Ethanol subsidies: A uniter among Midwest rivals?

Senate Democrats and Republicans agree on little these days, save for the fact that the sun rises and sets. (Although where it rises and sets still might be up for debate.) However, a group of Midwest senators agree on one thing: Subsidies for ethanol should be extended.

It’s no secret that the price of gas is skyrocketing. Today it hovers at $4 a gallon, and barrels are more than $100. Of course, all over the world people are paying more for gas than Americans. Europe, for example, pays twice as much. The problem is complex–environmentally, politically, and economically–and can’t be answered with a single resolution.

Still, biofuels, especially cellulosic ethanol, continue to be an emerging solution. E85, which is made from 85 percent ethanol, saw record sales in Minnesota in March of this year, just as gas prices began to rise. Yet as gas prices rise and ethanol use increases, Republicans in states other than the Midwest are calling for a moratorium on subsidies.

From HuffPo:

Sen. Tom Coburn, R-Okla., is forcing a vote on a measure Tuesday that would repeal the credits. Coburn says they are wasteful subsidies for an industry that no longer needs them.

“The days of placing spending programs in the tax code and giving them holy status are over,” Coburn said. “Ethanol is bad economic policy, bad energy policy and bad environmental policy.”

The Sierra Club supports the repeal, mostly due to the fact that the majority of ethanol is still currently produced from corn/ And monoculture farming–and the government subsidies for corn that fuel monoculture farming and an increase in herbicide and pesticide use–has had a particularly destructive impact on the environment over the last few decades.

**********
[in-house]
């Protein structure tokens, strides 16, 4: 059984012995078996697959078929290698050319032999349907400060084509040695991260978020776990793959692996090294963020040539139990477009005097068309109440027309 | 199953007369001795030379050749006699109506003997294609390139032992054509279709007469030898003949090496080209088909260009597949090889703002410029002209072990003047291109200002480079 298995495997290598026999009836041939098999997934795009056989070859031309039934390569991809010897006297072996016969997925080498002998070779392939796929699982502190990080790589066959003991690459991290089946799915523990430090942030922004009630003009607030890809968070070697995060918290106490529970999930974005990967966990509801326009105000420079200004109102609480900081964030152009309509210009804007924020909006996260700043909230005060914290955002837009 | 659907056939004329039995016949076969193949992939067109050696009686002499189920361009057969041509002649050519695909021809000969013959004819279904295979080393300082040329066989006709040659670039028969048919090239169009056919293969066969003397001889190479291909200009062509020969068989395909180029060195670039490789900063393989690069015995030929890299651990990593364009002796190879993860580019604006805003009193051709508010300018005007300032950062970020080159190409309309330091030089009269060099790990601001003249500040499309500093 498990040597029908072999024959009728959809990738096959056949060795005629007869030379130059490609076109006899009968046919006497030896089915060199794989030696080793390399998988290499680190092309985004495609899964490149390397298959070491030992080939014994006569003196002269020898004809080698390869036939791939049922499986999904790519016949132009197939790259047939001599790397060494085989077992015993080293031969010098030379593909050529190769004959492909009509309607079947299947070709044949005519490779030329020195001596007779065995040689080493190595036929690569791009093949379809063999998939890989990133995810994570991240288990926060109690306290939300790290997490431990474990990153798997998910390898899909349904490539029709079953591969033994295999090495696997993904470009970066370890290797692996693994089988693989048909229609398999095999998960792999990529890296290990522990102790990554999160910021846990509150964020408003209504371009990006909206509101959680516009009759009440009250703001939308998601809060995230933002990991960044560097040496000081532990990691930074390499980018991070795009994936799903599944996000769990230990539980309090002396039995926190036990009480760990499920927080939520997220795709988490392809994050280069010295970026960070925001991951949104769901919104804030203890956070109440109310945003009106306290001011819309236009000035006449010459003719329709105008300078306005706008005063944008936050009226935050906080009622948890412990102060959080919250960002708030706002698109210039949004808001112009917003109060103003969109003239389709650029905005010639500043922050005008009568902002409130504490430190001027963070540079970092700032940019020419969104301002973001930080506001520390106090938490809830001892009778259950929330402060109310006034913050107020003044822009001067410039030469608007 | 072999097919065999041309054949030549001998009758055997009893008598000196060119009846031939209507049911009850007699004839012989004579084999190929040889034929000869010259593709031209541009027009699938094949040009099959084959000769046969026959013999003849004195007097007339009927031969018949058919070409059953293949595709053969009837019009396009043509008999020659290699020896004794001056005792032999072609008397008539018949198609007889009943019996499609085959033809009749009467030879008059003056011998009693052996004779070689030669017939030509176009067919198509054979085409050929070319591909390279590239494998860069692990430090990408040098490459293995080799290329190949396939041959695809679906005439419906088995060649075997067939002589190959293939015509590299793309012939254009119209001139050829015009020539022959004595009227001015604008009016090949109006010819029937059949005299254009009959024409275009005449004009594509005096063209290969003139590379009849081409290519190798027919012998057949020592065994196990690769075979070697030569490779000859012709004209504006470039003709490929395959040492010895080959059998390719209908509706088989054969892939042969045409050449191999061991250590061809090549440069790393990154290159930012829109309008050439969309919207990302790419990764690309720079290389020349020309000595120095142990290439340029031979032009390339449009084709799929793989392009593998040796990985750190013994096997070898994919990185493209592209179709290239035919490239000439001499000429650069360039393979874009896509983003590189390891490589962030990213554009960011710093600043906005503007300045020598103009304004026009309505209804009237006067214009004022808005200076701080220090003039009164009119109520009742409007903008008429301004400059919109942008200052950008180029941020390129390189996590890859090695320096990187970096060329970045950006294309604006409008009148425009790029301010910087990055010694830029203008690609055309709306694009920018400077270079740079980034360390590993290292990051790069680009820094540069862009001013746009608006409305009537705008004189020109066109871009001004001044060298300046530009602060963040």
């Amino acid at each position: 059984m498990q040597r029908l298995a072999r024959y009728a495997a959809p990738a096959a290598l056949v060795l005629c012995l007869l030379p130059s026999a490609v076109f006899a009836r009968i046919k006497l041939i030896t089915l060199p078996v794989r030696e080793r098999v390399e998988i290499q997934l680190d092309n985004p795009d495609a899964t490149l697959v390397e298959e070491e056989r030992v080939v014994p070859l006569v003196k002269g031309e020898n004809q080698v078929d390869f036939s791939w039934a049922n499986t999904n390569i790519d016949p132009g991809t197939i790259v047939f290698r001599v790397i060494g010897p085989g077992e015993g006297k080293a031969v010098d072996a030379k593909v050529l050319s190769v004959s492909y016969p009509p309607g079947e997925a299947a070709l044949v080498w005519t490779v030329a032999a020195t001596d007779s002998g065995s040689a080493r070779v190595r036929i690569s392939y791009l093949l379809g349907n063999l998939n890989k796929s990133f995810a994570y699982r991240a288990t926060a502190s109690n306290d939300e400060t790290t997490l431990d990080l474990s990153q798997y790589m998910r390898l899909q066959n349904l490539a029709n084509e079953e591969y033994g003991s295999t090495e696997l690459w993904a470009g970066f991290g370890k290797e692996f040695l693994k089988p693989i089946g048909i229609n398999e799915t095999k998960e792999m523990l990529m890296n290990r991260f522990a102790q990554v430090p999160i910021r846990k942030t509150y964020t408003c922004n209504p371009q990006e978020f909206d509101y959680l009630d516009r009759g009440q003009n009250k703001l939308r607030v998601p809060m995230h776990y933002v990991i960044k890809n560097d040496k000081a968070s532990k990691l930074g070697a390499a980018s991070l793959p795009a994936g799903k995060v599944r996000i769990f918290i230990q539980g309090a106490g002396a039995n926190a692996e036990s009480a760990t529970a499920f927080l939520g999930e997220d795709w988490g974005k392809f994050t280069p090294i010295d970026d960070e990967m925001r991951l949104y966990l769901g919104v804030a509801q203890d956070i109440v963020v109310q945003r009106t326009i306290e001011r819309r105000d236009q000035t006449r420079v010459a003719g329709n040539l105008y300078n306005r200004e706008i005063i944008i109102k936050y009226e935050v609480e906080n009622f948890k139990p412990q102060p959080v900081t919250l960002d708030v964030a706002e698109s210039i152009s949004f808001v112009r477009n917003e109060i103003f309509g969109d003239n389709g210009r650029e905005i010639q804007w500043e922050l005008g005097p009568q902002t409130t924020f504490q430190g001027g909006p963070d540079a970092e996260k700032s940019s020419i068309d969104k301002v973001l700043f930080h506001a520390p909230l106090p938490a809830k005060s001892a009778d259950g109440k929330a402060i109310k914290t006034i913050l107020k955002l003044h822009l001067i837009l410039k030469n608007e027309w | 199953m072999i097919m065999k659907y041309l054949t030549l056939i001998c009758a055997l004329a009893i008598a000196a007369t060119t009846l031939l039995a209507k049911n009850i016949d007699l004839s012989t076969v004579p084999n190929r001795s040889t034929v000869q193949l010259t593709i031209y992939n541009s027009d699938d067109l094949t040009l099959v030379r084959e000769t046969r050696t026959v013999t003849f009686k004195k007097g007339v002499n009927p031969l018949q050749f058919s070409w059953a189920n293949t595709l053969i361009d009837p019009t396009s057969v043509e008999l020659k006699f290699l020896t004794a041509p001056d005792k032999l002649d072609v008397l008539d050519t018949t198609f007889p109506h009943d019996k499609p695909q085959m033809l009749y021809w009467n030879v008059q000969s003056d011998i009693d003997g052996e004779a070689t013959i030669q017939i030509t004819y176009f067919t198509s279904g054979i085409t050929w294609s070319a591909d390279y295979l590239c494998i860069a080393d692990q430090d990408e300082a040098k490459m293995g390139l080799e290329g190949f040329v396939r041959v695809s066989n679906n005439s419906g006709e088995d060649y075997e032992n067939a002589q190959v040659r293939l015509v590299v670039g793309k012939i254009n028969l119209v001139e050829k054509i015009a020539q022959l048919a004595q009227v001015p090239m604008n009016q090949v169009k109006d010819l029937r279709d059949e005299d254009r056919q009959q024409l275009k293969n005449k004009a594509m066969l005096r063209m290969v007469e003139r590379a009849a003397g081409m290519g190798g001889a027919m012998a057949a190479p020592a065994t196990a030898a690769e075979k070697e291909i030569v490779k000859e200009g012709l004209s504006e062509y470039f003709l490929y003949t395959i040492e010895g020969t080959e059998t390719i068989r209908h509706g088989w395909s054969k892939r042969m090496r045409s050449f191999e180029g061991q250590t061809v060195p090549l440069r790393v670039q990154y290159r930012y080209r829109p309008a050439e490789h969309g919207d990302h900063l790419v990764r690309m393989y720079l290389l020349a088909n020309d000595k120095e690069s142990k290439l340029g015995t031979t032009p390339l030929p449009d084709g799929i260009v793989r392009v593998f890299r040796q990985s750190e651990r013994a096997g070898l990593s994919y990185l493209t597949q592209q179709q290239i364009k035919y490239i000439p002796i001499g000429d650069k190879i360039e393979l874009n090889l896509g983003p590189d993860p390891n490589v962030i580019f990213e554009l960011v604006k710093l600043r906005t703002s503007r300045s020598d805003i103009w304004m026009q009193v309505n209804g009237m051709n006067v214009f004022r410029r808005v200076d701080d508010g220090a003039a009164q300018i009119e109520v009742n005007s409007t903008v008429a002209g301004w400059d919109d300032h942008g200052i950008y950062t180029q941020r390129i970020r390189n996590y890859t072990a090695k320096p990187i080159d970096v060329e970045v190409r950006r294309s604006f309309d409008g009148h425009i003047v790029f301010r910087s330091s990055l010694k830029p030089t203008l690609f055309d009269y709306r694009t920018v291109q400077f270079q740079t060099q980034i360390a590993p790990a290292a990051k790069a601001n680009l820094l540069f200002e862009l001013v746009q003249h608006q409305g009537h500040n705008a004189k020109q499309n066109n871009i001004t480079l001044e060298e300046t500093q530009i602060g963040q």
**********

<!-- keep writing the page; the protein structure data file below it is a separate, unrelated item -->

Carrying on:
So who supports ethanol subsidies? A bipartisan group of senators. Amy Klobuchar (D-Minn.) has co-sponsored a bill with John Thune (R-S.D.) that would extend certain ethanol subsidies. The bill, S.1185, would replace the current 45-cent a gallon tax credit with one that would fluctuate with the price of crude oil.

According to Sen. Richard Lugar (R-Ind.): “The proposal acts as a safety net to prevent OPEC from manipulating oil prices to kill-off their ethanol rival. When oil prices are high, as they are today, corn-based ethanol would not receive subsidy payments.”

Wait. What?

According to HuffPo, under the new proposal, ethanol blenders would receive a maximum of 30 cents per gallon if oil prices fall below $50 a barrel, and zero subsidy at all if crude prices are at $90 a barrel or more.

A cloture vote on Tuesday killed Sen. Tom Coburn’s (R-Okla.) amendment to end ethanol subsidies—so any new proposals such as Klobuchar’s might be DOA. It’s hard to understand a proposal that would end subsidies as the price of oil actually increased. Wouldn’t that be the goal of OPEC? To increase its prices to kill the ethanol industry? Is there something I am not getting?

One caveat: The controversy could produce more discussion around cellulosic ethanol. And who knows? Maybe with new discussions around renewable energy in the Senate, an American company will take a nod from Canada and start turning trash into energy.

6 thoughts on “Ethanol subsidies: A uniter among Midwest rivals?